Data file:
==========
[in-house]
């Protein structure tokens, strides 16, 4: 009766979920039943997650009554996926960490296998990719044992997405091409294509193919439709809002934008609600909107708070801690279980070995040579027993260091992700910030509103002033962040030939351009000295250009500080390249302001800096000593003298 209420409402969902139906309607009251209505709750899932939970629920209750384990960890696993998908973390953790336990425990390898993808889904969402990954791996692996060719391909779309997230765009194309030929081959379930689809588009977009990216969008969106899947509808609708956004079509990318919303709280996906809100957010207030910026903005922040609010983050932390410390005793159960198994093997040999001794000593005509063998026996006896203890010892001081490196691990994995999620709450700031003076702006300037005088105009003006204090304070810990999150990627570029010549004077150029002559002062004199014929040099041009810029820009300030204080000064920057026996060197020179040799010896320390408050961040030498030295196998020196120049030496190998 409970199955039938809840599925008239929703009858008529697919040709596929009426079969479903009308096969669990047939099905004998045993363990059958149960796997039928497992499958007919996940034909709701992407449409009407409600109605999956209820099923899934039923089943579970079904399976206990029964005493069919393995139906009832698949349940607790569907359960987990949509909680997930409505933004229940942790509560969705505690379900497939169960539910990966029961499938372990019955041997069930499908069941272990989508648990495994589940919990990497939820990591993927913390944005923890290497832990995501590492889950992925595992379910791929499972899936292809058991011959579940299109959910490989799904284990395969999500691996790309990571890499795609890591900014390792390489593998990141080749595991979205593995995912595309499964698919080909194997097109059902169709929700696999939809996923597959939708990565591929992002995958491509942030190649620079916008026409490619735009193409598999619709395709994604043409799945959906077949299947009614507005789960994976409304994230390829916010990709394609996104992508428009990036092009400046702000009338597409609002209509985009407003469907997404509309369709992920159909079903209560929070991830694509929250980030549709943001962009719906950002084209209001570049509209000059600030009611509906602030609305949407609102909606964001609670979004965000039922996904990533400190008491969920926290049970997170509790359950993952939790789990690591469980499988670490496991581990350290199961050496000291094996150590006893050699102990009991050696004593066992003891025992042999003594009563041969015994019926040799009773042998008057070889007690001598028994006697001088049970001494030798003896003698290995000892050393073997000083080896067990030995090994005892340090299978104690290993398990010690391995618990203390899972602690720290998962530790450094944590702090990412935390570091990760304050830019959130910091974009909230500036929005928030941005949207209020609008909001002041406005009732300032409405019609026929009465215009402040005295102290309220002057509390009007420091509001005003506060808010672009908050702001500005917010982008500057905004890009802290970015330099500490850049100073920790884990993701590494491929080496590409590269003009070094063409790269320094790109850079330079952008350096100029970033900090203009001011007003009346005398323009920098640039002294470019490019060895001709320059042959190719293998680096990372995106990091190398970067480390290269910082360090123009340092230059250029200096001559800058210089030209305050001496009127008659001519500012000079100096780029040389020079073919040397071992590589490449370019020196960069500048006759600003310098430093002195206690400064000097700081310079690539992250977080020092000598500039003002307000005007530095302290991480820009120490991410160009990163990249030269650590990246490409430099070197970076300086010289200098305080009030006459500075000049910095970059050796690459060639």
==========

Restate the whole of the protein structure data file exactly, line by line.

[in-house]
């Protein structure tokens, strides 16, 4: 009766979920039943997650009554996926960490296998990719044992997405091409294509193919439709809002934008609600909107708070801690279980070995040579027993260091992700910030509103002033962040030939351009000295250009500080390249302001800096000593003298 209420409402969902139906309607009251209505709750899932939970629920209750384990960890696993998908973390953790336990425990390898993808889904969402990954791996692996060719391909779309997230765009194309030929081959379930689809588009977009990216969008969106899947509808609708956004079509990318919303709280996906809100957010207030910026903005922040609010983050932390410390005793159960198994093997040999001794000593005509063998026996006896203890010892001081490196691990994995999620709450700031003076702006300037005088105009003006204090304070810990999150990627570029010549004077150029002559002062004199014929040099041009810029820009300030204080000064920057026996060197020179040799010896320390408050961040030498030295196998020196120049030496190998 409970199955039938809840599925008239929703009858008529697919040709596929009426079969479903009308096969669990047939099905004998045993363990059958149960796997039928497992499958007919996940034909709701992407449409009407409600109605999956209820099923899934039923089943579970079904399976206990029964005493069919393995139906009832698949349940607790569907359960987990949509909680997930409505933004229940942790509560969705505690379900497939169960539910990966029961499938372990019955041997069930499908069941272990989508648990495994589940919990990497939820990591993927913390944005923890290497832990995501590492889950992925595992379910791929499972899936292809058991011959579940299109959910490989799904284990395969999500691996790309990571890499795609890591900014390792390489593998990141080749595991979205593995995912595309499964698919080909194997097109059902169709929700696999939809996923597959939708990565591929992002995958491509942030190649620079916008026409490619735009193409598999619709395709994604043409799945959906077949299947009614507005789960994976409304994230390829916010990709394609996104992508428009990036092009400046702000009338597409609002209509985009407003469907997404509309369709992920159909079903209560929070991830694509929250980030549709943001962009719906950002084209209001570049509209000059600030009611509906602030609305949407609102909606964001609670979004965000039922996904990533400190008491969920926290049970997170509790359950993952939790789990690591469980499988670490496991581990350290199961050496000291094996150590006893050699102990009991050696004593066992003891025992042999003594009563041969015994019926040799009773042998008057070889007690001598028994006697001088049970001494030798003896003698290995000892050393073997000083080896067990030995090994005892340090299978104690290993398990010690391995618990203390899972602690720290998962530790450094944590702090990412935390570091990760304050830019959130910091974009909230500036929005928030941005949207209020609008909001002041406005009732300032409405019609026929009465215009402040005295102290309220002057509390009007420091509001005003506060808010672009908050702001500005917010982008500057905004890009802290970015330099500490850049100073920790884990993701590494491929080496590409590269003009070094063409790269320094790109850079330079952008350096100029970033900090203009001011007003009346005398323009920098640039002294470019490019060895001709320059042959190719293998680096990372995106990091190398970067480390290269910082360090123009340092230059250029200096001559800058210089030209305050001496009127008659001519500012000079100096780029040389020079073919040397071992590589490449370019020196960069500048006759600003310098430093002195206690400064000097700081310079690539992250977080020092000598500039003002307000005007530095302290991480820009120490991410160009990163990249030269650590990246490409430099070197970076300086010289200098305080009030006459500075000049910095970059050796690459060639």